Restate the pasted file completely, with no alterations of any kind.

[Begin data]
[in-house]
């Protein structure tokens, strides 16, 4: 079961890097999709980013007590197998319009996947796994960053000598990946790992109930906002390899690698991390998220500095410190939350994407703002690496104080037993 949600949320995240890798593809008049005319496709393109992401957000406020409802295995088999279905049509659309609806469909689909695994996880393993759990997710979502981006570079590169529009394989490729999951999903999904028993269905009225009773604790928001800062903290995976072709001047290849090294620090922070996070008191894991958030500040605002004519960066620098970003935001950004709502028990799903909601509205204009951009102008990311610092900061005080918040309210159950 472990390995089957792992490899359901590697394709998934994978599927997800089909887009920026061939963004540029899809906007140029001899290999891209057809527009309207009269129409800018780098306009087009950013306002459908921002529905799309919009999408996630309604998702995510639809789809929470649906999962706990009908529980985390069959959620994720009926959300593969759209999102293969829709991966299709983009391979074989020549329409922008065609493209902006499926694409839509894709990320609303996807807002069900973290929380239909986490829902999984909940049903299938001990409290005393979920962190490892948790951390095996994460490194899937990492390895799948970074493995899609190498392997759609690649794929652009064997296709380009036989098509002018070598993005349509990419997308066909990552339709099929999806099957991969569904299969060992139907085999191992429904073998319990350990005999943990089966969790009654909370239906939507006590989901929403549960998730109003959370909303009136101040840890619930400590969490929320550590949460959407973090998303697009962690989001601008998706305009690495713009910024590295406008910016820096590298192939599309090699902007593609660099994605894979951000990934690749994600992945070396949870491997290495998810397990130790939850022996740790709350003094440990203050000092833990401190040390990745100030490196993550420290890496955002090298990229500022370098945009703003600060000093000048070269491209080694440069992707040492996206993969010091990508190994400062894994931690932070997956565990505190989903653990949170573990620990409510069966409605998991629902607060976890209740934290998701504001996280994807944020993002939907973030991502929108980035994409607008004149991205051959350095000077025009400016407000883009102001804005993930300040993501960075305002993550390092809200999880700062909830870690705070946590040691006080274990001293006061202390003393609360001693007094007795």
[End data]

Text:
[in-house]
């Protein structure tokens, strides 16, 4: 079961890097999709980013007590197998319009996947796994960053000598990946790992109930906002390899690698991390998220500095410190939350994407703002690496104080037993 949600949320995240890798593809008049005319496709393109992401957000406020409802295995088999279905049509659309609806469909689909695994996880393993759990997710979502981006570079590169529009394989490729999951999903999904028993269905009225009773604790928001800062903290995976072709001047290849090294620090922070996070008191894991958030500040605002004519960066620098970003935001950004709502028990799903909601509205204009951009102008990311610092900061005080918040309210159950 472990390995089957792992490899359901590697394709998934994978599927997800089909887009920026061939963004540029899809906007140029001899290999891209057809527009309207009269129409800018780098306009087009950013306002459908921002529905799309919009999408996630309604998702995510639809789809929470649906999962706990009908529980985390069959959620994720009926959300593969759209999102293969829709991966299709983009391979074989020549329409922008065609493209902006499926694409839509894709990320609303996807807002069900973290929380239909986490829902999984909940049903299938001990409290005393979920962190490892948790951390095996994460490194899937990492390895799948970074493995899609190498392997759609690649794929652009064997296709380009036989098509002018070598993005349509990419997308066909990552339709099929999806099957991969569904299969060992139907085999191992429904073998319990350990005999943990089966969790009654909370239906939507006590989901929403549960998730109003959370909303009136101040840890619930400590969490929320550590949460959407973090998303697009962690989001601008998706305009690495713009910024590295406008910016820096590298192939599309090699902007593609660099994605894979951000990934690749994600992945070396949870491997290495998810397990130790939850022996740790709350003094440990203050000092833990401190040390990745100030490196993550420290890496955002090298990229500022370098945009703003600060000093000048070269491209080694440069992707040492996206993969010091990508190994400062894994931690932070997956565990505190989903653990949170573990620990409510069966409605998991629902607060976890209740934290998701504001996280994807944020993002939907973030991502929108980035994409607008004149991205051959350095000077025009400016407000883009102001804005993930300040993501960075305002993550390092809200999880700062909830870690705070946590040691006080274990001293006061202390003393609360001693007094007795």